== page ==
"Why Should We Accept You?"
Why not? Describe in modest and balanced terms why you are eminently qualified for the program. Talk about your personal, academic, and extracurricular accomplishments and how they make you a strong candidate for the program. Discuss your long range plans and how you will make full use of the university's resources to accomplish your goals -- not just their facilities, but also access to faculty in areas of particular interest to you. While this may sound selfish, you're really telling the school that they won't be wasting an admissions spot with you.
"What Are Your Career Goals?"
You might not have a clue, but it's important to have a preliminary idea of your career goals. Perhaps you want to become a professor, or use your graduate degree to conduct advanced work in another type of organization. Whatever the case, sketch your plans and make it clear how the program that you're applying to is an integral stepping stone to a well-thought trajectory. It's okay to have more than one career goal, so long as your goals are all relevant and show that you're planning to apply the knowledge you'll acquire.
"Where Else Are You Applying?"
This is a delicate question. If you answer, you're admitting that you're interested in more than one school. If you don't, you risk coming across as defensive and combative. One way to deal with this question is to say that you've applied to a few other schools whose programs correspond with your research interests, career goals, and other criteria. But that their school is really an excellent fit and that you'd love to be considered for the entering class. This is somewhat evasive, but doesn't force a direct comparison between their school and other schools. Another option is to disclose everything, particularly if you have other offers. This shows that you're an attractive candidate and it may help you get admitted. Which approach to take is up to you.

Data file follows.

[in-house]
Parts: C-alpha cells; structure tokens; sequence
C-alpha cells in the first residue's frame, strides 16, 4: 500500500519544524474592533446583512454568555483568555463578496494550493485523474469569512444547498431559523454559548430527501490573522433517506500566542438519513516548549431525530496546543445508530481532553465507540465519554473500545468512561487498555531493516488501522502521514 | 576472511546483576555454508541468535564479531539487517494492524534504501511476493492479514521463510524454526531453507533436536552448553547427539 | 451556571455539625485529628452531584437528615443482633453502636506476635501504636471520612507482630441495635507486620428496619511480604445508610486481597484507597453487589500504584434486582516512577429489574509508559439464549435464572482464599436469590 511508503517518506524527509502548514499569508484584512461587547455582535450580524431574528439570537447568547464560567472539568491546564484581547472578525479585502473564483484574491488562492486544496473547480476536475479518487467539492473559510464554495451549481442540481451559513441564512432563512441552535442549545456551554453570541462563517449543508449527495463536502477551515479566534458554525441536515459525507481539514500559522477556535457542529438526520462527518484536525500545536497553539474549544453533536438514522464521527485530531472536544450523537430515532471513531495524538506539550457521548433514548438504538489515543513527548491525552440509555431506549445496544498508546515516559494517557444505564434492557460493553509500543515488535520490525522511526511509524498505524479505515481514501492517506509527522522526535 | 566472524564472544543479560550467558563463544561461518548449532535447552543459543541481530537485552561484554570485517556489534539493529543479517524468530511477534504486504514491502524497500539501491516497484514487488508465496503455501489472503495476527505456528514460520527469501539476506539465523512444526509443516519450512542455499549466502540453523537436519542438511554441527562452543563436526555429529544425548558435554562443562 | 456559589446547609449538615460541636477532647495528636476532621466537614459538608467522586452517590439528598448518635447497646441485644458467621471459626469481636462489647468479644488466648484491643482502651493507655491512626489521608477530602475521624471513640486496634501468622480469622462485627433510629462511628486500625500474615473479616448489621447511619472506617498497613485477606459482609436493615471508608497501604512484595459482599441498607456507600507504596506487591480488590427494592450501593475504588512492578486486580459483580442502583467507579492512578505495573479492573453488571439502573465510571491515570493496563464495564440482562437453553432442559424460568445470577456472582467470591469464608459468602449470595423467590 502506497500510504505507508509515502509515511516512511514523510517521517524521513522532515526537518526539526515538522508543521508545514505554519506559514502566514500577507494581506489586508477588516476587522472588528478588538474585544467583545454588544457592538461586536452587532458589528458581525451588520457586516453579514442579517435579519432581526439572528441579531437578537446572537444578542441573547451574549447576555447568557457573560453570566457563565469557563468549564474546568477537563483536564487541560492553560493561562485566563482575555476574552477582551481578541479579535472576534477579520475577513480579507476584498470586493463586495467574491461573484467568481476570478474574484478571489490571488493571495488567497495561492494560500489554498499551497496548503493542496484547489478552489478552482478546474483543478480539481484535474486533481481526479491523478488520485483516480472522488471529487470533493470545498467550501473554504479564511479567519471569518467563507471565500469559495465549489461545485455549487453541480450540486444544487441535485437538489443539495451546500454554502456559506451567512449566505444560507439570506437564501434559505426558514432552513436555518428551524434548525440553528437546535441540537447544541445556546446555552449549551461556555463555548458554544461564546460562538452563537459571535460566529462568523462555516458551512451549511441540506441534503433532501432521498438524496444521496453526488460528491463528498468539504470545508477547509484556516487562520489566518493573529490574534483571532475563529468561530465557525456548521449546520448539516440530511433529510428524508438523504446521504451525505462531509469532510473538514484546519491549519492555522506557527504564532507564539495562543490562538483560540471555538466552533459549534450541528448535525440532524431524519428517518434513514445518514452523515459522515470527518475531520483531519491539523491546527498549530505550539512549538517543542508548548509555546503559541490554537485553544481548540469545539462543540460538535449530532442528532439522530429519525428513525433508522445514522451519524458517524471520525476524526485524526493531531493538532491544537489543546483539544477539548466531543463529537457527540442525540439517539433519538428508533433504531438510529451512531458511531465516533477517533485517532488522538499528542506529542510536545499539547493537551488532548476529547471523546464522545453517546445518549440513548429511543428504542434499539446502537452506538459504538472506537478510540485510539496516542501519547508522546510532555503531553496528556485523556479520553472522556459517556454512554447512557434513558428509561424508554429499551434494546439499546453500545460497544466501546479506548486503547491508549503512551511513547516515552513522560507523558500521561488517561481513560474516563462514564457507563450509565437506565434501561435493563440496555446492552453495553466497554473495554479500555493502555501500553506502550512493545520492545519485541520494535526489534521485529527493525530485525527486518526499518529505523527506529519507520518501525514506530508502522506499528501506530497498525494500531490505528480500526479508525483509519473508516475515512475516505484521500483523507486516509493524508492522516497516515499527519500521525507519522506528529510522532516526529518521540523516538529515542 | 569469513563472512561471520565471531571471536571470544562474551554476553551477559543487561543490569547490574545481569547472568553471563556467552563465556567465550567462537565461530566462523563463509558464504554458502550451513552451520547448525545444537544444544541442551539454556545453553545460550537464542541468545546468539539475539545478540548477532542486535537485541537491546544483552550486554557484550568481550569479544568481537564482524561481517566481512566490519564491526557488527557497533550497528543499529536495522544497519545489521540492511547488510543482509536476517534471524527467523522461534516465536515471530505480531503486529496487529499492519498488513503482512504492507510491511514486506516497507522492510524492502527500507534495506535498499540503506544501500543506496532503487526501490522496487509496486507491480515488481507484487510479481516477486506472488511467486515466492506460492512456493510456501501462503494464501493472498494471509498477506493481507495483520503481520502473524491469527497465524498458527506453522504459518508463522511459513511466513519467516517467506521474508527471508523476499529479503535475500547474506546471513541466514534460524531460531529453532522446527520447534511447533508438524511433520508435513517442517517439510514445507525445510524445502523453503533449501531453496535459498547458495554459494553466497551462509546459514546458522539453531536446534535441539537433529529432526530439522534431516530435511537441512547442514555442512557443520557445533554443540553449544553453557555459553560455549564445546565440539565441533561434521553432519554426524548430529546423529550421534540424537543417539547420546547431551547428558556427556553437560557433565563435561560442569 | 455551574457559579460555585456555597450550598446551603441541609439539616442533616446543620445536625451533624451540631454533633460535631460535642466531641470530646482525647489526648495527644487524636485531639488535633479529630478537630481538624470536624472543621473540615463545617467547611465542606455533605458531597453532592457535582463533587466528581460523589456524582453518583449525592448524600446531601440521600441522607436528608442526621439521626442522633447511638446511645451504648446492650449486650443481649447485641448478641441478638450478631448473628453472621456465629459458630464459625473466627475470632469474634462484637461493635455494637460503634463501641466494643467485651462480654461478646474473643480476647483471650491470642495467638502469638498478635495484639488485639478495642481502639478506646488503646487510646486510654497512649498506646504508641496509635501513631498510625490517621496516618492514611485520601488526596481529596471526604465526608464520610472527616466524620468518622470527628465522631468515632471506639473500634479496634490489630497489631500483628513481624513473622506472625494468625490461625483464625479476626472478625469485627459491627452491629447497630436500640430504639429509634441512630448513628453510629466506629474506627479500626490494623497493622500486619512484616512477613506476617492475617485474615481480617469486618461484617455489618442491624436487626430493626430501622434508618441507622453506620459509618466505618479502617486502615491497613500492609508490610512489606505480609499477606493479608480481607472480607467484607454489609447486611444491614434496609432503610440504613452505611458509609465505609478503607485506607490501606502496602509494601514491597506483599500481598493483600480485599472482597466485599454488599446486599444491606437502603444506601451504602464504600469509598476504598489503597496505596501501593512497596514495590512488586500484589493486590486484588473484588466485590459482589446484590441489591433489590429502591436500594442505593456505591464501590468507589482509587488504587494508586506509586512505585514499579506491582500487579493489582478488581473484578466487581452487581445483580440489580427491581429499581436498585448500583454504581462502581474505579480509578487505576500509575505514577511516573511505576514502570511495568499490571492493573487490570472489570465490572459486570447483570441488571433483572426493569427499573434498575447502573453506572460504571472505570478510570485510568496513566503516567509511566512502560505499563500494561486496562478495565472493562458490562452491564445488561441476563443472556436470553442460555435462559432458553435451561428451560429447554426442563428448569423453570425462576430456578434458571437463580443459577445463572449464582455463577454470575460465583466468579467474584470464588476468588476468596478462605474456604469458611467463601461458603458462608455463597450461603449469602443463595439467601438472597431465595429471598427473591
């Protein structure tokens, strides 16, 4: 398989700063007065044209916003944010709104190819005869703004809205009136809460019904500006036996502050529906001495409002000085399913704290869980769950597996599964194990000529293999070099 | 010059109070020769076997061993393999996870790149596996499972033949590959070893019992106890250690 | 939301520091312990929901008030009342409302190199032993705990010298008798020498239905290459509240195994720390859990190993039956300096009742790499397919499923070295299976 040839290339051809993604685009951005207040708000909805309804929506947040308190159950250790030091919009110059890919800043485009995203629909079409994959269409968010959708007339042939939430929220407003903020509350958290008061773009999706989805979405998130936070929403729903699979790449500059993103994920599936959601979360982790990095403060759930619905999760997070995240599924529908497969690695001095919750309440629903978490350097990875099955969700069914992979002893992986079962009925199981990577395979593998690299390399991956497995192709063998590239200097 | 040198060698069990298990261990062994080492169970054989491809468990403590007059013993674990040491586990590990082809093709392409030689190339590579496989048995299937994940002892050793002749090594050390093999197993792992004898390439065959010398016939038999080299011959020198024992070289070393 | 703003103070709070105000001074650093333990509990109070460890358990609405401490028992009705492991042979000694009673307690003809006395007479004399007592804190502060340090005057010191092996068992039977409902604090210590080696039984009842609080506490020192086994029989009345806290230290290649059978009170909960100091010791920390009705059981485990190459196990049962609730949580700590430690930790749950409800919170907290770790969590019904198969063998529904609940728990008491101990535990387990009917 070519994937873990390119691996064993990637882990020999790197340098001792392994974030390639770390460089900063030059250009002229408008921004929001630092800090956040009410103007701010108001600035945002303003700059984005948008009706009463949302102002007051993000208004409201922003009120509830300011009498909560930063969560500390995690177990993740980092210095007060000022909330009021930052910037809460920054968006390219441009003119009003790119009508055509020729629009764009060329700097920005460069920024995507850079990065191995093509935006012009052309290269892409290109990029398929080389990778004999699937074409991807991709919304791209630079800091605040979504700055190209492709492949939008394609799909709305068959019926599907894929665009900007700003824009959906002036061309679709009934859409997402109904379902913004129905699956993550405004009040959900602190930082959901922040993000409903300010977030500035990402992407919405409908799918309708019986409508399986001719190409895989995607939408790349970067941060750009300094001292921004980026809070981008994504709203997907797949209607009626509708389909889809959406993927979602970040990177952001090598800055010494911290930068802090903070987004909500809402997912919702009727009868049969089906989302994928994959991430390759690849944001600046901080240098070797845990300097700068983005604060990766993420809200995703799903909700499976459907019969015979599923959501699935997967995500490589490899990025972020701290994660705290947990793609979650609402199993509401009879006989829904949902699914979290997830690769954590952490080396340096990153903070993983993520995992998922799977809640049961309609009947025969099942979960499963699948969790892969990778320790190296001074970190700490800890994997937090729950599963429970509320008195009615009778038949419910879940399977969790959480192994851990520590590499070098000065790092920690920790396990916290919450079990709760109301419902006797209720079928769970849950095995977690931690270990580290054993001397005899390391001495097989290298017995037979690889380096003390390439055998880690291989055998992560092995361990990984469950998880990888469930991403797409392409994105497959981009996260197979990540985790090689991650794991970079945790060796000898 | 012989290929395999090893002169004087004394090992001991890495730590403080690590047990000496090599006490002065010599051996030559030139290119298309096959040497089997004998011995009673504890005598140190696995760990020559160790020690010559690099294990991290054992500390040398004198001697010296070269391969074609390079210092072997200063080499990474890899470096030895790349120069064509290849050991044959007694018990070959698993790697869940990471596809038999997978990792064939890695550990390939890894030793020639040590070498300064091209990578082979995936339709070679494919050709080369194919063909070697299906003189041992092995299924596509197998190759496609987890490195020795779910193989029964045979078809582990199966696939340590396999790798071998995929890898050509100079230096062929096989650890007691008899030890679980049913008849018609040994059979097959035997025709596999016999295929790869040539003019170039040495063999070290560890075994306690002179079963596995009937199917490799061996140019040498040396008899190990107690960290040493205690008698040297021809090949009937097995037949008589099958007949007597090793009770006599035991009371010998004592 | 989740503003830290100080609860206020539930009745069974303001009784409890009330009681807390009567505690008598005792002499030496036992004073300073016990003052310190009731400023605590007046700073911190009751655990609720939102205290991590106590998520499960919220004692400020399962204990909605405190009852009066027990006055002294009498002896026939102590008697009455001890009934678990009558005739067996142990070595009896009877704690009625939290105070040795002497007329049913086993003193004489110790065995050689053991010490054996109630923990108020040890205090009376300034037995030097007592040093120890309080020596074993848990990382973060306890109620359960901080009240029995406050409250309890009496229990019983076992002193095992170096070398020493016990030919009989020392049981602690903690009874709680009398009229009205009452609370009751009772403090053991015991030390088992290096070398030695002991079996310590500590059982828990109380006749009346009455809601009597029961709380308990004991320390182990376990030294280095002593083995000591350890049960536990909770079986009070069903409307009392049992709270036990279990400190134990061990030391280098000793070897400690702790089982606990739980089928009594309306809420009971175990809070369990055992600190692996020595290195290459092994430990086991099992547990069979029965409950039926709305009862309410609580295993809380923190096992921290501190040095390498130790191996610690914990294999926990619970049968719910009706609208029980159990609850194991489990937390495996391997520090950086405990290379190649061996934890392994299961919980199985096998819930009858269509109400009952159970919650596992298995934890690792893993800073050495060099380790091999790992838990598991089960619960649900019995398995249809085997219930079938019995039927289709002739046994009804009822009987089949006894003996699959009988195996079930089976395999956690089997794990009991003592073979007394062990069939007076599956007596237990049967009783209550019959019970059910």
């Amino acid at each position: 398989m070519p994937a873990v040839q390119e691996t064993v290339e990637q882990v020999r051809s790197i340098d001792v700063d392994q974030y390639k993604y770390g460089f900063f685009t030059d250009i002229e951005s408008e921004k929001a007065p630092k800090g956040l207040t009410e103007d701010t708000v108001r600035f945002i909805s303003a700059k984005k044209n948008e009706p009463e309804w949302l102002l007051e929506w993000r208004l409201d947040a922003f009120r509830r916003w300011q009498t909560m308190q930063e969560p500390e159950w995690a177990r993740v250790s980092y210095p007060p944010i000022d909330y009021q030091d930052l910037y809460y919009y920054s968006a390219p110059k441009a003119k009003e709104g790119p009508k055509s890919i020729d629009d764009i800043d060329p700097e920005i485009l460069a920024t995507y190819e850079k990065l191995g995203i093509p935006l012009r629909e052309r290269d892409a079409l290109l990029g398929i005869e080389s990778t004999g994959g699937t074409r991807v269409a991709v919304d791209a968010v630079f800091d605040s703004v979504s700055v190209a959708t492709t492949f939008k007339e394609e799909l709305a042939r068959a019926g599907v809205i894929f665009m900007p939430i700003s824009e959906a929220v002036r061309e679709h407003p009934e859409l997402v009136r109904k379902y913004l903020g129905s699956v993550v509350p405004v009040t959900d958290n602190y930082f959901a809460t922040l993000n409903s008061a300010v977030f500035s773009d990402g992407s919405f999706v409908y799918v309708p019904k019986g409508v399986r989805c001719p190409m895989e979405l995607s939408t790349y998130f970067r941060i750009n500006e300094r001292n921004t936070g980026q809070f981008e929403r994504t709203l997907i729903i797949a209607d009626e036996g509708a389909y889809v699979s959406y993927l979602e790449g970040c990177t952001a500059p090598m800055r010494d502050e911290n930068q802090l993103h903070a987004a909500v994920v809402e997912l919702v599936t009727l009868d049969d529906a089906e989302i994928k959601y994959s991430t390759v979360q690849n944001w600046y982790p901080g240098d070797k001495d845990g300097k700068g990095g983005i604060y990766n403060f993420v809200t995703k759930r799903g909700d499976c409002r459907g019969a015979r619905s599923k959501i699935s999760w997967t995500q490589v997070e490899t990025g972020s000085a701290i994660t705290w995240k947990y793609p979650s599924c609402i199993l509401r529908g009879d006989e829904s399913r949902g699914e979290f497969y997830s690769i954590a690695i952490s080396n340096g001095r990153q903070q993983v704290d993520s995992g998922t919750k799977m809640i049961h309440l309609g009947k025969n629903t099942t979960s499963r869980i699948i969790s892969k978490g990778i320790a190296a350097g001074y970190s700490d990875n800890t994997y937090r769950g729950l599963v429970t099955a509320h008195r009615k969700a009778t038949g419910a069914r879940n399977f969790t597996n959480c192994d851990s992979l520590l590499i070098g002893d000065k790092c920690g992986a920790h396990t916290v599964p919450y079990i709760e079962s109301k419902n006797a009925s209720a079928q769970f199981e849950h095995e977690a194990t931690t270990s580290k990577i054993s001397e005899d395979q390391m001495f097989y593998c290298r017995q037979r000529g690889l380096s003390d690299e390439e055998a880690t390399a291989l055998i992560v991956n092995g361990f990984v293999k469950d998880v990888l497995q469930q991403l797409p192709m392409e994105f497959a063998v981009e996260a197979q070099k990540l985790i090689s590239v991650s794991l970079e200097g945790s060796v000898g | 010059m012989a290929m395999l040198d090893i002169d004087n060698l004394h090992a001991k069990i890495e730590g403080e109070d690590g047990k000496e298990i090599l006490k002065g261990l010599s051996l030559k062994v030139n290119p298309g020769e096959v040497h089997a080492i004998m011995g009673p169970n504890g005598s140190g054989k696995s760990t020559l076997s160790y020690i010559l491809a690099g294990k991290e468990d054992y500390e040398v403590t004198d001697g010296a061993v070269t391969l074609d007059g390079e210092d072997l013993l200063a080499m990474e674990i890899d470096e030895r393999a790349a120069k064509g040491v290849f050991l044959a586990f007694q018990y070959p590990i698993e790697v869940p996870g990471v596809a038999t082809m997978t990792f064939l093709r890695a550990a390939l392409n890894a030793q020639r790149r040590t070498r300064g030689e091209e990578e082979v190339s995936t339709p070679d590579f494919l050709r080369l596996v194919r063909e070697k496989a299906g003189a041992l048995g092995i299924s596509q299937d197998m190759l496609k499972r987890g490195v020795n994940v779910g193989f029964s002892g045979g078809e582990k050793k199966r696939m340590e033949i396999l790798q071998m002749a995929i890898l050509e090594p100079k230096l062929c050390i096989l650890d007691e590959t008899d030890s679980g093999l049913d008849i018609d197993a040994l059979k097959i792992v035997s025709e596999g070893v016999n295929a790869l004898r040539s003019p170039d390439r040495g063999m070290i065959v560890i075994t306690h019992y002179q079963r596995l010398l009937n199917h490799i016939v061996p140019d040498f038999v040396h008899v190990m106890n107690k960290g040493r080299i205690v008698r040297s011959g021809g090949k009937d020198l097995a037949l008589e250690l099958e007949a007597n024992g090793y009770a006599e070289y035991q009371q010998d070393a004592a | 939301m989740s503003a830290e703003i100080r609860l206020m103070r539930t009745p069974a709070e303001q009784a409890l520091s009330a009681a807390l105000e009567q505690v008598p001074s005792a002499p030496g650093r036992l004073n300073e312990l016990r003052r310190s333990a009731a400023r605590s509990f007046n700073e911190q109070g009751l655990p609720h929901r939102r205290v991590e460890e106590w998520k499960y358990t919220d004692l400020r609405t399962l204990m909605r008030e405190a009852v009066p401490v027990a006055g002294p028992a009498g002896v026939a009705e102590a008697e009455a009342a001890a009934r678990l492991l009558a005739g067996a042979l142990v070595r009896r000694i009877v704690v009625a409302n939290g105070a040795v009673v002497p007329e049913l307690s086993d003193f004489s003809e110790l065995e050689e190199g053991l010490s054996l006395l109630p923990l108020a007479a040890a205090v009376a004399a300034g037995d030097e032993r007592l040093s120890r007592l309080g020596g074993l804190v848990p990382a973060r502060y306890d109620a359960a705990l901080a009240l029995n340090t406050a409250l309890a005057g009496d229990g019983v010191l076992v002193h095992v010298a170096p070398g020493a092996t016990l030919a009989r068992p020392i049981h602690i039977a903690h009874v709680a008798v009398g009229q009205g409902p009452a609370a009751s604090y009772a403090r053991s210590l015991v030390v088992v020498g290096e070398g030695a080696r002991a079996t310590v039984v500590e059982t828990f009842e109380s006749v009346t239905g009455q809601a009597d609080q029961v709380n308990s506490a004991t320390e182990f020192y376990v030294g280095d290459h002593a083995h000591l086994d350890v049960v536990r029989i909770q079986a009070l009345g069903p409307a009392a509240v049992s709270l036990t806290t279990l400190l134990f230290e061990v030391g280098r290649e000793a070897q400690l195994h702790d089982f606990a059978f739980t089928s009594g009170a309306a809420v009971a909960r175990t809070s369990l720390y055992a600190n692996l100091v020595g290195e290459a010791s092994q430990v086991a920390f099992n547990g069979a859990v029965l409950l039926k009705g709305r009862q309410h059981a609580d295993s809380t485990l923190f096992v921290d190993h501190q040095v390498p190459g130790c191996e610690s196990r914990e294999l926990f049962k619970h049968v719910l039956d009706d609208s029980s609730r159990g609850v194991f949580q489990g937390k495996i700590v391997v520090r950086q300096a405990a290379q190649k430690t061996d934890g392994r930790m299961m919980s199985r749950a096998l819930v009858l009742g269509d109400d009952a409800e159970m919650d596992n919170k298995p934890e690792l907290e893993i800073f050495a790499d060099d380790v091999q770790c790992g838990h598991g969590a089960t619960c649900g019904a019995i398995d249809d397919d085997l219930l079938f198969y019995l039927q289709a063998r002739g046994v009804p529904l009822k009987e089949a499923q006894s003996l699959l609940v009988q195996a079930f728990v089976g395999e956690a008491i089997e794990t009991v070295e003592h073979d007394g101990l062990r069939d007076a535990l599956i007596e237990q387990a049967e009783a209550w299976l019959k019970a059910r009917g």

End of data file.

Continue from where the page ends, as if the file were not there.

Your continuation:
"What Have You Read Recently?"
It's probably not a good idea to answer with the latest New York Times Bestseller. The interviewer is a faculty member who is interested in establishing your intellectual quality and curiosity. Ideally, your library will consist of books and academic journals packed with articles from the same field to which you're applying. This demonstrates that your interest is genuine and even indicative of passion. You can also mention wider reading, to show that you're well rounded, but start with material that's closer to your discipine, particularly if your graduate program is research-intensive.
"What Questions Do You Have For Me?"
You're almost guaranteed to have this in your grad school interview questions. So prepare a list of five or more questions. The best questions demonstrate that you've research your field and the school's faculty members in depth. For example, you can ask the interviewer to talk more about his or her research: "I read your article on _______, which is a topic that corresponds with my own interests, can you tell me more about it?" You can also discuss specific aspects of the school's department, facilities, courses, or other peculiarities that show that you're a serious applicant. So have your own list of grad school interview questions in your back pocket.